- Reduce your risk of heart disease. Scientists continue to research prevention strategies, but there is not yet a proven way to prevent Alzheimer’s disease. However, there is strong evidence to suggest that many of the same risk factors that increase your risk of heart disease also increase your risk of Alzheimer’s disease; therefore, it’s possible that lowering your risk of heart disease would also lower your risk of developing Alzheimer’s. Such risk factors include high blood pressure, high cholesterol, excess weight, and diabetes. A combination of physical activity, cognitive stimulation, social engagement, and a healthy diet is a multi-component approach in development with the hope of reducing the risk of Alzheimer’s disease.
- Stay mentally active. That includes reading, writing, and participating in any activities that engage your brain, such as puzzles, games, and even activities like sewing or crocheting. Studies have shown that people who remain mentally active and regularly participate in reading, writing, and other brain-challenging activities perform better in tests that measure memory and thinking. Learning promotes brain health, and activities that engage your mind are thought to help reduce memory decline over time.
There may not yet be a proven method for preventing Alzheimer’s disease, but taking steps to ensure your overall health and well-being will help you lead a longer, more vibrant lifestyle long into your golden years. Because the risk factors for Alzheimer’s disease overlap with those associated with other diseases, such as diabetes, a proper diet and regular physical activity will go a long way in preserving a healthy body and mind.
Vee Cecil is passionate about fitness, nutrition and her family. A Kentucky-based personal trainer, bootcamp instructor, and wellness coach, she also recently launched a blog, where she shares information on how to lead a happy, healthy lifestyle.
As I’ve mentioned before, I’m a journalist and I’m often required to cover tragedies like the Paris terrorist attacks. In this digital age, where we are all just a tweet or a Facebook post away from another even if we are physically an ocean apart, watching the horrific scene unfold virtually live was chilling.
It’s also soul-draining to watch the death toll steadily rise, and watch the videos of the blasts and people running and screaming for their lives, as CNN and other news network repeatedly air the footage.
Artwork created by Jean Jullien.
While the evil forces at work seem almost impossible to defeat, there are always signs of humanity, even in the darkest of times. For example, there were reports of strangers in the area opening up their homes to people fleeing the multiple attack scenes. These people offered shelter to those who needed it most, and did so without prompting. In an example of technology being used for good, a Twitter hashtag was set up so that those escaping could find a nearby safe haven. Churches and temples also opened their doors.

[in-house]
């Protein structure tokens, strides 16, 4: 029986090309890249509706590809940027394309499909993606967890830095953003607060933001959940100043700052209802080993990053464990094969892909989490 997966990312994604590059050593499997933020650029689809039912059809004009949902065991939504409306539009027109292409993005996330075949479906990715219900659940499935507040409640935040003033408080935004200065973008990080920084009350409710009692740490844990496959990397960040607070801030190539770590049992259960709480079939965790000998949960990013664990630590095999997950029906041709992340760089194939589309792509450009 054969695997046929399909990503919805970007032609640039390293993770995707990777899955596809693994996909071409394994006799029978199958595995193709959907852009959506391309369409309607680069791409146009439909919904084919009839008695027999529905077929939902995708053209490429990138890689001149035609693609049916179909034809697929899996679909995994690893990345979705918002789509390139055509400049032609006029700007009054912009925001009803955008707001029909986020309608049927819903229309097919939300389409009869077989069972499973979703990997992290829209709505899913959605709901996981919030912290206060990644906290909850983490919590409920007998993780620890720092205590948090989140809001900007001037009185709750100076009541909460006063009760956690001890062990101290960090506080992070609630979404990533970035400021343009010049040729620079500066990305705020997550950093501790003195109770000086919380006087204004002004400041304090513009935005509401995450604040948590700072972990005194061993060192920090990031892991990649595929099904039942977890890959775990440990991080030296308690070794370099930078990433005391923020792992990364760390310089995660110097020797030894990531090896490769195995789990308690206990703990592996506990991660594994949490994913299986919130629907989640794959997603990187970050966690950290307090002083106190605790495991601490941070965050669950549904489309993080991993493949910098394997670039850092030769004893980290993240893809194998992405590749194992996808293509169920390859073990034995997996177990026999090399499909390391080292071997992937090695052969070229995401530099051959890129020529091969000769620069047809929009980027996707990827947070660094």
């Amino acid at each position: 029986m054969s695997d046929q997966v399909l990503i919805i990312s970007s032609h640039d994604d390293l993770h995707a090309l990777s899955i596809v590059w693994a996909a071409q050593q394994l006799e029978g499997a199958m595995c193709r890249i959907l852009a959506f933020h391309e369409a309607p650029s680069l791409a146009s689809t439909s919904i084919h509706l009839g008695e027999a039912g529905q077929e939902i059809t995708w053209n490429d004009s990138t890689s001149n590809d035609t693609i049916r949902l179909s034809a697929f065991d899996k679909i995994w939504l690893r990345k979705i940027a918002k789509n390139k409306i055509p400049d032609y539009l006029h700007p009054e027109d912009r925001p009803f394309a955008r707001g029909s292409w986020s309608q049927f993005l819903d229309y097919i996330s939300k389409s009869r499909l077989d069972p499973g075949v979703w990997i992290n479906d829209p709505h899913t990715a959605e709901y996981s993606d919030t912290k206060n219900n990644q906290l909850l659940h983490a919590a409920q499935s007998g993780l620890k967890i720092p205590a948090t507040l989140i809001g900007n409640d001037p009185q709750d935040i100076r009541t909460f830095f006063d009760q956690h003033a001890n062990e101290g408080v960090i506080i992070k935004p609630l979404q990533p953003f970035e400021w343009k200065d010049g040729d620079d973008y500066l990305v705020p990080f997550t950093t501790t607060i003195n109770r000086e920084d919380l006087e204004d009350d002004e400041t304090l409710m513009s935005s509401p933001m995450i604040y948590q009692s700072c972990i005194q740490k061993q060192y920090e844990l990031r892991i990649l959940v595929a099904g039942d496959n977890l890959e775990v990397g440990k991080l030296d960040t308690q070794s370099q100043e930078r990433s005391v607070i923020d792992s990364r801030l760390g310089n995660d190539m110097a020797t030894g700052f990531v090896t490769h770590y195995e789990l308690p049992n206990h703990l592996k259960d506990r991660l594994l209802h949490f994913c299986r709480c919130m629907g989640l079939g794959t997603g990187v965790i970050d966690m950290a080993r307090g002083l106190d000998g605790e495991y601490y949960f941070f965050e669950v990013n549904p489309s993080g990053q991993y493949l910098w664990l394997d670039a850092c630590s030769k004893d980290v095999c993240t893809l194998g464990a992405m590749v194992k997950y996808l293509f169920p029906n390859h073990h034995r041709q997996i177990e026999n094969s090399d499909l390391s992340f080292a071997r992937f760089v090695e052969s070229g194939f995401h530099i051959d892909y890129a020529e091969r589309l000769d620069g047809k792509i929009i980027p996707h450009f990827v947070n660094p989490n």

There was also a restaurant in the area of the attacks that was placed on lockdown for several hours. Though it’s doubtful that anyone had an appetite as word spread about what was happening around them, the restaurant served everyone a lovely meal. The staff said they were just doing their jobs. This was the definition of comfort food, offering sustenance to the weary.
It makes me think, on a much more personal level, how strangers and acquaintances have offered me comfort in my darkest days of caregiving. Even in the worst of times, there are people around us willing to make a difference, to offer a helping hand.
To those near and far, who offer comfort to those who need it the most, thank you.
This is not an easy read, and if you are looking for uplifting, then move along. But for me, where I am in the grieving process, this really hit home. I agree with the author that grief does not have an expiration date. That doesn’t mean that we don’t or shouldn’t go on and lead a productive life, just that our love for those gone will always be a part of us.
Source: The Day I’ll Finally Stop Grieving
It seems strange not picking up the phone today and wishing my mother a happy Halloween.
Even though we never spent the holiday together after I was grown, my mom always went out of her way to make Halloween special for me as a kid. That included a nifty handmade “Planet of the Apes” costume when I was very small. As I got a little older, my parents faithfully took me to a nearby park for a community event which was like a carnival, complete with games and you guessed it, candy!
Every time I passed a Halloween card display this month, I felt a pang in my heart. Never again would I pick out a Halloween card for my mom. And never would I receive another one from her.
But, I also have kept the cards she sent to me over the years. So I pulled a few of those out, and read the messages from happier times. This lifted my spirits.
I have no shortage of written memories from my mom. Much of the correspondence may be of the mundane variety, but there is her writing, her words, her expressions of love.
So perhaps there are more treats than tricks this Halloween after all.